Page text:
Marisa Tomei in ‘The Rose Tattoo.’ (Photo: Joan Marcus)
By Matthew Wexler
Grief can kill. But for those lucky enough to crawl out from the underbelly of its vice-like grip, a pulsating world of love, passion, empathy and —yes — even more grief awaits. Such is the steamy portrait Tennessee Williams portrays in The Rose Tattoo.
Roundabout Theatre Company presents the fourth Broadway production of Williams’ 1951 play about recent widow Serafina Delle Rose (Marisa Tomei), her descent into heartache, and her pulsating resurrection when trucker Alvaro Mangiacavallo (Emun Elliott) arrives on her stoop amid an altercation with a traveling salesman.
The plot, like in many of Williams’ plays, is not earth-shattering. Instead, the playwright creates a world in which his characters move through an environment that offers a broader social commentary while also portraying colorful, intimate details. In the case of The Rose Tattoo, he sweeps us away to “somewhere along the Gulf Coast between New Orleans and Mobile, where a new generation of Italian-Americans are taking root.
Tomei’s Serafina anchors director Trip Cullman’s production. With the assistance of dialect coach Charlotte Fleck, Tomei richly embodies the mid-20th-century Italian American immigrant experience. Enveloped by a group of female neighbors that echo a Greek chorus, including the Oracle-like Strega (Constance Shulman), whose presence haunts Serafina.
But where there is ugliness and fear, so, too, is there hope in beauty. Serafina’s daughter, Rosa (Ella Rubin), longs for her mother to move through her grief so the pair can move on with their lives. Tomei adeptly navigates through passages of gravitas to find humor, and her chemistry with Elliott’s Alvaro is seductive and charming.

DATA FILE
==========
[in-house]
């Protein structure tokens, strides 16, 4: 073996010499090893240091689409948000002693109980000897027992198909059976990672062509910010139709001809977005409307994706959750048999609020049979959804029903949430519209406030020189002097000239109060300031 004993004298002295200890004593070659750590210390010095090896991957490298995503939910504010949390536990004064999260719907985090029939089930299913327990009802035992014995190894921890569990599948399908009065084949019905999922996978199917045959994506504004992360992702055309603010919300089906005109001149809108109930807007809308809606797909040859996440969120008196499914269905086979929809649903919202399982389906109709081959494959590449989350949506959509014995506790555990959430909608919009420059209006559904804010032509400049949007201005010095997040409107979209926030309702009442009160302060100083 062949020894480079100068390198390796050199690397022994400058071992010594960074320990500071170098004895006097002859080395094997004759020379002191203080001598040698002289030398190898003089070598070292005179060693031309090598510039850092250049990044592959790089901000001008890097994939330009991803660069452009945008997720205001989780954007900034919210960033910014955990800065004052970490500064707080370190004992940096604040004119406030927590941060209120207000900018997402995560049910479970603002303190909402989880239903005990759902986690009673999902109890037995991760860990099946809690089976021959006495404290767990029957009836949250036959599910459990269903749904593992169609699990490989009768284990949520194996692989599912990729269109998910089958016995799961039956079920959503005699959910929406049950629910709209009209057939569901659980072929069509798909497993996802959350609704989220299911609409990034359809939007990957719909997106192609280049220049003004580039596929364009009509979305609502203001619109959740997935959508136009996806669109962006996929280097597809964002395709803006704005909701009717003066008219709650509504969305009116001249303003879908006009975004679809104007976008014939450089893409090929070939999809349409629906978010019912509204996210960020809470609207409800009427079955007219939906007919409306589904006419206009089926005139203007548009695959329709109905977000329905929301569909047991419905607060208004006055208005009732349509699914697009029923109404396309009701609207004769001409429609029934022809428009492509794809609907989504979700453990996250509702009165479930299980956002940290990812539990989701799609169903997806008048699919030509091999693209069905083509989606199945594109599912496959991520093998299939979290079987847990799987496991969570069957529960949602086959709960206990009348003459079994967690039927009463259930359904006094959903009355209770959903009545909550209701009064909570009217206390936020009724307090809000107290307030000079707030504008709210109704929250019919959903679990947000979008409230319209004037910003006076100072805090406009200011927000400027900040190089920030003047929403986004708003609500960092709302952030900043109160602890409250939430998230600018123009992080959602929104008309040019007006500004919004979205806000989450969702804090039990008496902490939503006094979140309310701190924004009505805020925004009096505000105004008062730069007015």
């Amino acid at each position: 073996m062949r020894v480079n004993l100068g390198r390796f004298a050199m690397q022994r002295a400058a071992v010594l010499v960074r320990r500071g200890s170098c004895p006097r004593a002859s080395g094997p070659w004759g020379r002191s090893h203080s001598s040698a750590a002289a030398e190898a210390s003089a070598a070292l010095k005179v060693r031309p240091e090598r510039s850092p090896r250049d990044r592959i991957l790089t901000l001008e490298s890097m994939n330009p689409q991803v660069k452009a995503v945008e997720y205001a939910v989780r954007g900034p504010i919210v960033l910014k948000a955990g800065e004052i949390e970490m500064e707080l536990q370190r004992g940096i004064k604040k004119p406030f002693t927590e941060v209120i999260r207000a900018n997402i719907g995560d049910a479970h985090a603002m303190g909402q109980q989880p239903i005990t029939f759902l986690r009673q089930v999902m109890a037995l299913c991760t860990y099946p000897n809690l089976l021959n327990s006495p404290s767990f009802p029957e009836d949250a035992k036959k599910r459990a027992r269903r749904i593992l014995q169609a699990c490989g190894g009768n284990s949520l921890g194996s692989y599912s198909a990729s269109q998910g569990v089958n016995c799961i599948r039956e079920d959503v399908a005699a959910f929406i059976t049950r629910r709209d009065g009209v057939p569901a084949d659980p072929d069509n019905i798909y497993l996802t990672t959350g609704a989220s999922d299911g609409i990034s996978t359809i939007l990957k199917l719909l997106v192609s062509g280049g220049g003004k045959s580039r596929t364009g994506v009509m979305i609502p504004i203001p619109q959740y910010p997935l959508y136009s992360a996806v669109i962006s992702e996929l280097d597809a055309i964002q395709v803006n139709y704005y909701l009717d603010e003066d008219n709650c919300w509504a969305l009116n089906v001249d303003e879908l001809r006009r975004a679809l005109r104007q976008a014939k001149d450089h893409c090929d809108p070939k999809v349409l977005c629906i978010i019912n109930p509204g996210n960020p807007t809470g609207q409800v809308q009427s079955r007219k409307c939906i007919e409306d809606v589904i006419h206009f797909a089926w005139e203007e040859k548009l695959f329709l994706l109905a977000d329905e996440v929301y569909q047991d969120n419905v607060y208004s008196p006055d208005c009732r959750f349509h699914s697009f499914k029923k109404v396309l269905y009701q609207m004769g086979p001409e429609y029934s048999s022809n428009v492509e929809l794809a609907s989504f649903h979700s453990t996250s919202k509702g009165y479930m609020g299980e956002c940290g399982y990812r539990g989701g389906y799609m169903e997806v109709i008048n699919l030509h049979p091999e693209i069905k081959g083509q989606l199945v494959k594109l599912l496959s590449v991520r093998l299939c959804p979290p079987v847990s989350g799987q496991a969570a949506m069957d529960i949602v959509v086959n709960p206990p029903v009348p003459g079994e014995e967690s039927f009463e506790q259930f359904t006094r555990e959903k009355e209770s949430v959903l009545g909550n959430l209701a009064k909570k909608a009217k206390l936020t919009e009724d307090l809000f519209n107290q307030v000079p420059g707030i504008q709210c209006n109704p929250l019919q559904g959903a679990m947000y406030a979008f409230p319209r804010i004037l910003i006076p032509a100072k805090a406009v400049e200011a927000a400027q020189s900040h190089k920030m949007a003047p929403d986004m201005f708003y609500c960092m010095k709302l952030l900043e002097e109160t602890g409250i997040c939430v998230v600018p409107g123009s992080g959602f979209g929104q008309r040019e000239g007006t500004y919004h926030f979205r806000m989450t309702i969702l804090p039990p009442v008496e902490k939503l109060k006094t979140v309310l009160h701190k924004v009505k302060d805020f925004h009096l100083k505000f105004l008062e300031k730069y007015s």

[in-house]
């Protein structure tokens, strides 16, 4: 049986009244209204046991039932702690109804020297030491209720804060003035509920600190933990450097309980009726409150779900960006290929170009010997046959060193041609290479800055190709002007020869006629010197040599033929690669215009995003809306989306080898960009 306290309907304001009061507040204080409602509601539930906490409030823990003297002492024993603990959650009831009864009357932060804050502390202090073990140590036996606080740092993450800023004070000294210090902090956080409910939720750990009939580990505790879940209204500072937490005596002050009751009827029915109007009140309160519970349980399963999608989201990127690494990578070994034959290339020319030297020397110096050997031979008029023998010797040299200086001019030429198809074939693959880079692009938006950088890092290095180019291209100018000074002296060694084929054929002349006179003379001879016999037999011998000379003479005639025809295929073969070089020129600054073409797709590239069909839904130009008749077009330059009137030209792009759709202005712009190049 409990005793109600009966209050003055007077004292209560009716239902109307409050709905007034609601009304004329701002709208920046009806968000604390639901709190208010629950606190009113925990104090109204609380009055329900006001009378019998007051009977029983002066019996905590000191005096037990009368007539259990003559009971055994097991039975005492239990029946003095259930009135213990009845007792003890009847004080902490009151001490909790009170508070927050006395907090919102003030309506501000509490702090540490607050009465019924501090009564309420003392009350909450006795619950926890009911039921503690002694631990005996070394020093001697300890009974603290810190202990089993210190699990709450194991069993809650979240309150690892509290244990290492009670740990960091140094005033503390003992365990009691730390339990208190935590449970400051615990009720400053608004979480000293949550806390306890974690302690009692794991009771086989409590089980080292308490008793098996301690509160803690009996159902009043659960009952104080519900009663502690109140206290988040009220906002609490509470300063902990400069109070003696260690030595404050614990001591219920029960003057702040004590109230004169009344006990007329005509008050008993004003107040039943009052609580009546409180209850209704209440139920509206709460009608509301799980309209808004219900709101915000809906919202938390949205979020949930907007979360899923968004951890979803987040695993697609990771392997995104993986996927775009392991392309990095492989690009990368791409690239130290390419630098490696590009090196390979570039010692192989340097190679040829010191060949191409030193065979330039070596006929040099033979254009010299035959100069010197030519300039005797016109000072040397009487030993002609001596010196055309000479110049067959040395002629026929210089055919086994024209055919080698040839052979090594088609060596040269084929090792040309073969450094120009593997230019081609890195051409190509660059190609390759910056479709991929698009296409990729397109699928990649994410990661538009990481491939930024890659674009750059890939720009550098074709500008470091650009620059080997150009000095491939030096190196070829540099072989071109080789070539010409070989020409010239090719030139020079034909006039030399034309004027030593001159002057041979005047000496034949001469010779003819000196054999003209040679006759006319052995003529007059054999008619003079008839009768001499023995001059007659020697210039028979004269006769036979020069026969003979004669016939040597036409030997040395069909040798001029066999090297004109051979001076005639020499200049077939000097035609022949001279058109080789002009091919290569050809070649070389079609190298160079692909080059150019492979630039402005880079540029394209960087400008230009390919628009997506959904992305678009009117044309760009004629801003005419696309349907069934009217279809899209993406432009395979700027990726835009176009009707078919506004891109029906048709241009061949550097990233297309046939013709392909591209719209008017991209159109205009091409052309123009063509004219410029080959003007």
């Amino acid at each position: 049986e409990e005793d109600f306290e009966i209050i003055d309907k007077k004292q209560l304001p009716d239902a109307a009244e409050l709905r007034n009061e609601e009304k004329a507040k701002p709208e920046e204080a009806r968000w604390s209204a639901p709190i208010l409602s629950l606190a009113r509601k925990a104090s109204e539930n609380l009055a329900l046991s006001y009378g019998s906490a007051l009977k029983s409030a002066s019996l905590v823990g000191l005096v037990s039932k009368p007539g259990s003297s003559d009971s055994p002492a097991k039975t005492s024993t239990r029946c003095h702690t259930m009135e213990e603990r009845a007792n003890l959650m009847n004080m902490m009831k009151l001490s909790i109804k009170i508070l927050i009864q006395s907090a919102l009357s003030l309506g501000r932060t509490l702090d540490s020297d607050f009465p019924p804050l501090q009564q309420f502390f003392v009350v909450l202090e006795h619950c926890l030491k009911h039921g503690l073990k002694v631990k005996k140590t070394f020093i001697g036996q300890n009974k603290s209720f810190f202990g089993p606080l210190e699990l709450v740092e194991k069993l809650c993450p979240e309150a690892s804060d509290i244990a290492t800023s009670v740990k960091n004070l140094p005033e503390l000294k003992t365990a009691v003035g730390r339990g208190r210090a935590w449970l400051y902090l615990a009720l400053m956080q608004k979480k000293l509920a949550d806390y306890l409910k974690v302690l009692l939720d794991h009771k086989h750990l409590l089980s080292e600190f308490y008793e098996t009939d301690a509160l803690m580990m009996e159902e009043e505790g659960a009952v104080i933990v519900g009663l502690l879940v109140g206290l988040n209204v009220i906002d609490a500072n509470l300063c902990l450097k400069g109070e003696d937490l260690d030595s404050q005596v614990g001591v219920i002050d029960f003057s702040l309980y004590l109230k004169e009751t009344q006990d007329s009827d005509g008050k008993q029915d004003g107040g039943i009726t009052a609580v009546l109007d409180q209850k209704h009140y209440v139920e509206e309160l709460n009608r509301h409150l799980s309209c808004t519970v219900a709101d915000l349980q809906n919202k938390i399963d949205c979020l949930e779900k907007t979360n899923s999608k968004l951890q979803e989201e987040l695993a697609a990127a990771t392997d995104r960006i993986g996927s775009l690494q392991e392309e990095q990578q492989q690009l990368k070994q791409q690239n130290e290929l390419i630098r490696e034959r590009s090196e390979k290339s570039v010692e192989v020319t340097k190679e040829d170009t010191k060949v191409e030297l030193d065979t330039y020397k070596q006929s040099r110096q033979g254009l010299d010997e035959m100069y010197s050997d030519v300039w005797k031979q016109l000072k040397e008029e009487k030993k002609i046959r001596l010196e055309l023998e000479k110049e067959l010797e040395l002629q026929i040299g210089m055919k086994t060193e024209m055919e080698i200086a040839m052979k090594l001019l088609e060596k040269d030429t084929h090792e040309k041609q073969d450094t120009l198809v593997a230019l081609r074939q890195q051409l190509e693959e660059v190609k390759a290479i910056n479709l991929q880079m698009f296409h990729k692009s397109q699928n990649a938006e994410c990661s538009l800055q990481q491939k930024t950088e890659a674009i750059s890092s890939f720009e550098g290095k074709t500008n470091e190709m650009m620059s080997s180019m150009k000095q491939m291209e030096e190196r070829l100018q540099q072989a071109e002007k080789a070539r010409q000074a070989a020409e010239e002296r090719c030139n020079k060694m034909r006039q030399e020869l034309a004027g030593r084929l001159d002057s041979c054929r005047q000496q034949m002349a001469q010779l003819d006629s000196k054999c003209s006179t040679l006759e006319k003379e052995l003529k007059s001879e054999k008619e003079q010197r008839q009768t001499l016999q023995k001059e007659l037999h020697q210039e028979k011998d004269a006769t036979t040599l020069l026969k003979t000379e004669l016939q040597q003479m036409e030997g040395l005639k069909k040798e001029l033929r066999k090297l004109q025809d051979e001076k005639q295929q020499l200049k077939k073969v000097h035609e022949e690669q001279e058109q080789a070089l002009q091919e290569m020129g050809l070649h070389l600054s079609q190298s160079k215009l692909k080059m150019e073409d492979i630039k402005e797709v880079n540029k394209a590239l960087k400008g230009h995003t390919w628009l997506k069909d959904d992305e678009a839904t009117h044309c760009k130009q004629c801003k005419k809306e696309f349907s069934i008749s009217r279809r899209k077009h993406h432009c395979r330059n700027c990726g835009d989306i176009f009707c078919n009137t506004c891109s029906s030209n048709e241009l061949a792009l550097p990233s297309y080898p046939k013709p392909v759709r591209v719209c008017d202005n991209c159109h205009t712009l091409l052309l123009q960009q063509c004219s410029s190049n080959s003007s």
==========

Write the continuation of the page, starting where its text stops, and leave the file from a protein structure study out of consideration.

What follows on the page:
Mark Wendland’s atmospheric set, consisting of sprawling panels featuring undulating ocean projections by Lucy Mackinnon, give the play an ethereal, dreamlike quality, rooted in sand and a sparse framing of Serafina’s home. A utility pole, looming above with its electrical wires pulled tight across the skyline, reflect (at least to the audience member’s eye) our deep desire to connect. The power lines, as they bisect the horizon, reminding us of our interconnectivity.
The Rose Tattoo, now more than 68 years since it first appeared on Broadway, also offers an ugly reminder of the prejudices that have long infected our communities. And while few today see Italian Americans as a menace to our native soil, there was a time when some considered their presence a threat. Williams, through the heartbreaking humanity of his words, proved them wrong.
The Rose Tattoo
American Airlines Theatre
227 West 42nd Street, NYC
Through December 8, 2019
Matthew Wexler is The Broadway Blog’s editor. His culture writing has appeared in Dramatics Magazine and on TDF Stages and ShowTickets.com. Matthew is a member of the American Theatre Critics Association and a past fellowship recipient from The Eugene O’Neill Theater Center’s National Critics Institute. Read more of his work at wexlerwrites.com.